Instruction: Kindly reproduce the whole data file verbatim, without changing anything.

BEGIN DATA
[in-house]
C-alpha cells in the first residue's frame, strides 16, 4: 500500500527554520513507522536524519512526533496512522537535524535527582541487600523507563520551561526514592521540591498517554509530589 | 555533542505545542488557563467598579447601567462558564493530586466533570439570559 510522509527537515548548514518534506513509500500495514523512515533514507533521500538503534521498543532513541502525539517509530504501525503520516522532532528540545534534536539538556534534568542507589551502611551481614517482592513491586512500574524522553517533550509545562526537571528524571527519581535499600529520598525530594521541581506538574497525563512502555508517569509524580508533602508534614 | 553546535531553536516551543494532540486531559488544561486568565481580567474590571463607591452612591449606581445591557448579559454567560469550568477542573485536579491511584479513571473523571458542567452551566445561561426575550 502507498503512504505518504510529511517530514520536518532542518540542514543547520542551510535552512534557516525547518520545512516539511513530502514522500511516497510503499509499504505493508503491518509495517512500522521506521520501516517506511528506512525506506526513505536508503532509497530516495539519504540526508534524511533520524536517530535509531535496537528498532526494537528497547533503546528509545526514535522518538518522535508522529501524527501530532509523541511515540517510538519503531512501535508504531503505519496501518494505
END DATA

[in-house]
C-alpha cells in the first residue's frame, strides 16, 4: 500500500527554520513507522536524519512526533496512522537535524535527582541487600523507563520551561526514592521540591498517554509530589 | 555533542505545542488557563467598579447601567462558564493530586466533570439570559 510522509527537515548548514518534506513509500500495514523512515533514507533521500538503534521498543532513541502525539517509530504501525503520516522532532528540545534534536539538556534534568542507589551502611551481614517482592513491586512500574524522553517533550509545562526537571528524571527519581535499600529520598525530594521541581506538574497525563512502555508517569509524580508533602508534614 | 553546535531553536516551543494532540486531559488544561486568565481580567474590571463607591452612591449606581445591557448579559454567560469550568477542573485536579491511584479513571473523571458542567452551566445561561426575550 502507498503512504505518504510529511517530514520536518532542518540542514543547520542551510535552512534557516525547518520545512516539511513530502514522500511516497510503499509499504505493508503491518509495517512500522521506521520501516517506511528506512525506506526513505536508503532509497530516495539519504540526508534524511533520524536517530535509531535496537528498532526494537528497547533503546528509545526514535522518538518522535508522529501524527501530532509523541511515540517510538519503531512501535508504531503505519496501518494505